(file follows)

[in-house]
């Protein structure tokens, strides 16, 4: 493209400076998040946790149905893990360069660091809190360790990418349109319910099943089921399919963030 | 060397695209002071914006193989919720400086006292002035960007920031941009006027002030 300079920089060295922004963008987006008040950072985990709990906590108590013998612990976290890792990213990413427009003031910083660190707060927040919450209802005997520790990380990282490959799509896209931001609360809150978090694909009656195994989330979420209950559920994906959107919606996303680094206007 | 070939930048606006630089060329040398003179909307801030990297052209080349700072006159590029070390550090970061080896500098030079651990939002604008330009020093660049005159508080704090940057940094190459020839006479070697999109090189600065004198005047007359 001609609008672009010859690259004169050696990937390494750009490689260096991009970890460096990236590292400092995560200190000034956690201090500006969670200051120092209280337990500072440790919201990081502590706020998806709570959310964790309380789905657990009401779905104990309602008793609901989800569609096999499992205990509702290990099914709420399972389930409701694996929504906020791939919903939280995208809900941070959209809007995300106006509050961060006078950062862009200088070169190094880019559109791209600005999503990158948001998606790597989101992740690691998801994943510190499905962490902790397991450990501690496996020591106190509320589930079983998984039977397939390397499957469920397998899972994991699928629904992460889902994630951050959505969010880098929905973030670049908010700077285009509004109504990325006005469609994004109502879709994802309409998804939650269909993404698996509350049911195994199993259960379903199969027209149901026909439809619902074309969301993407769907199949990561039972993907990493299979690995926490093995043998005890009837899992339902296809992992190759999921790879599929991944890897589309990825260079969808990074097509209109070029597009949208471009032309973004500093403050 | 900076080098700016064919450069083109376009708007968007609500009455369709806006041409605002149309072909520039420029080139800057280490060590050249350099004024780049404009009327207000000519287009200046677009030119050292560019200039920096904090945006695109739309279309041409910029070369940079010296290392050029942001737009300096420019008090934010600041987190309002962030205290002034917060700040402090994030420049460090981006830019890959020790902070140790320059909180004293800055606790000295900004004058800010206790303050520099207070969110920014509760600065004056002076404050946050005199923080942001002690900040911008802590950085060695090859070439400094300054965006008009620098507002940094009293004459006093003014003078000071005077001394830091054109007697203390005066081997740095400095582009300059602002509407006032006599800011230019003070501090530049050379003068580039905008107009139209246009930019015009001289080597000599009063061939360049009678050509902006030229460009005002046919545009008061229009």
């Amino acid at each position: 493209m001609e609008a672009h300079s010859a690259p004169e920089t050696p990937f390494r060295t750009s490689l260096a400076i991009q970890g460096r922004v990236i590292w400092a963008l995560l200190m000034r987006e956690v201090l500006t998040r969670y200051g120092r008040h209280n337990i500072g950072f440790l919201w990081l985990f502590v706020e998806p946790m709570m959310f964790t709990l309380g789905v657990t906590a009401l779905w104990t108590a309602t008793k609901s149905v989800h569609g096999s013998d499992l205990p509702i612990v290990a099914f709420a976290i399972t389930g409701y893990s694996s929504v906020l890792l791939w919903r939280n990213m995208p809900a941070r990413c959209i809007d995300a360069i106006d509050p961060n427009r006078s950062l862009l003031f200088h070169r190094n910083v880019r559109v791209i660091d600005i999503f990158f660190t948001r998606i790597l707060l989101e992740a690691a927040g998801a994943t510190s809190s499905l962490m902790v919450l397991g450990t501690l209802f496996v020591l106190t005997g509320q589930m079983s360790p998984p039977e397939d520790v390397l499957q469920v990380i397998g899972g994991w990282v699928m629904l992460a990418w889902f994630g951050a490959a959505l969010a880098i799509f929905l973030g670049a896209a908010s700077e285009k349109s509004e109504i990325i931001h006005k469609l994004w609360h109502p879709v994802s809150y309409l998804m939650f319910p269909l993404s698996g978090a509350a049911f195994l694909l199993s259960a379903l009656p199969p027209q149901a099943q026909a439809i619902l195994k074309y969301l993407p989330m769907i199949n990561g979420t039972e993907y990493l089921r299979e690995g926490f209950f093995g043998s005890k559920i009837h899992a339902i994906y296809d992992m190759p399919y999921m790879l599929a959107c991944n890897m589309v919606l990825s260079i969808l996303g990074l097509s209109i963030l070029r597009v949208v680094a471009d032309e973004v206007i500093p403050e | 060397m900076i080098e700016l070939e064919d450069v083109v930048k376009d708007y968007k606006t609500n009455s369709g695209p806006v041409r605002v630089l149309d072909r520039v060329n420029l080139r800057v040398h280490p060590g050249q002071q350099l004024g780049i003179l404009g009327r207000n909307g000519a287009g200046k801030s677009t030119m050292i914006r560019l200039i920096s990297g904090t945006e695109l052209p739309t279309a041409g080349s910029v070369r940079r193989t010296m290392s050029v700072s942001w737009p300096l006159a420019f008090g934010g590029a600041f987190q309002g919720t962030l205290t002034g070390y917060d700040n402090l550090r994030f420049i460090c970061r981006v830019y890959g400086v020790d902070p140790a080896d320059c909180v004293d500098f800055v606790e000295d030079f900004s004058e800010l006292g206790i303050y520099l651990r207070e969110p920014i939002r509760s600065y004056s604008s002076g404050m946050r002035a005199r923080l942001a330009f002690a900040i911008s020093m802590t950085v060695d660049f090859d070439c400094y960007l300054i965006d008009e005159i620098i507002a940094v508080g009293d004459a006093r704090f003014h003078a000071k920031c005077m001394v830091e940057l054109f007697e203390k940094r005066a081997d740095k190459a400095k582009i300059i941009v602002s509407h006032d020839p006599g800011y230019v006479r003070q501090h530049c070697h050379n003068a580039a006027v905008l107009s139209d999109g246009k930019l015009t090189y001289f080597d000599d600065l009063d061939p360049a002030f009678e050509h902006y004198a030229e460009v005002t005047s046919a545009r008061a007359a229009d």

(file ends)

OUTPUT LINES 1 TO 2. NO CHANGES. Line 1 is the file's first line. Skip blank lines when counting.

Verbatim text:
[in-house]
């Protein structure tokens, strides 16, 4: 493209400076998040946790149905893990360069660091809190360790990418349109319910099943089921399919963030 | 060397695209002071914006193989919720400086006292002035960007920031941009006027002030 300079920089060295922004963008987006008040950072985990709990906590108590013998612990976290890792990213990413427009003031910083660190707060927040919450209802005997520790990380990282490959799509896209931001609360809150978090694909009656195994989330979420209950559920994906959107919606996303680094206007 | 070939930048606006630089060329040398003179909307801030990297052209080349700072006159590029070390550090970061080896500098030079651990939002604008330009020093660049005159508080704090940057940094190459020839006479070697999109090189600065004198005047007359 001609609008672009010859690259004169050696990937390494750009490689260096991009970890460096990236590292400092995560200190000034956690201090500006969670200051120092209280337990500072440790919201990081502590706020998806709570959310964790309380789905657990009401779905104990309602008793609901989800569609096999499992205990509702290990099914709420399972389930409701694996929504906020791939919903939280995208809900941070959209809007995300106006509050961060006078950062862009200088070169190094880019559109791209600005999503990158948001998606790597989101992740690691998801994943510190499905962490902790397991450990501690496996020591106190509320589930079983998984039977397939390397499957469920397998899972994991699928629904992460889902994630951050959505969010880098929905973030670049908010700077285009509004109504990325006005469609994004109502879709994802309409998804939650269909993404698996509350049911195994199993259960379903199969027209149901026909439809619902074309969301993407769907199949990561039972993907990493299979690995926490093995043998005890009837899992339902296809992992190759999921790879599929991944890897589309990825260079969808990074097509209109070029597009949208471009032309973004500093403050 | 900076080098700016064919450069083109376009708007968007609500009455369709806006041409605002149309072909520039420029080139800057280490060590050249350099004024780049404009009327207000000519287009200046677009030119050292560019200039920096904090945006695109739309279309041409910029070369940079010296290392050029942001737009300096420019008090934010600041987190309002962030205290002034917060700040402090994030420049460090981006830019890959020790902070140790320059909180004293800055606790000295900004004058800010206790303050520099207070969110920014509760600065004056002076404050946050005199923080942001002690900040911008802590950085060695090859070439400094300054965006008009620098507002940094009293004459006093003014003078000071005077001394830091054109007697203390005066081997740095400095582009300059602002509407006032006599800011230019003070501090530049050379003068580039905008107009139209246009930019015009001289080597000599009063061939360049009678050509902006030229460009005002046919545009008061229009």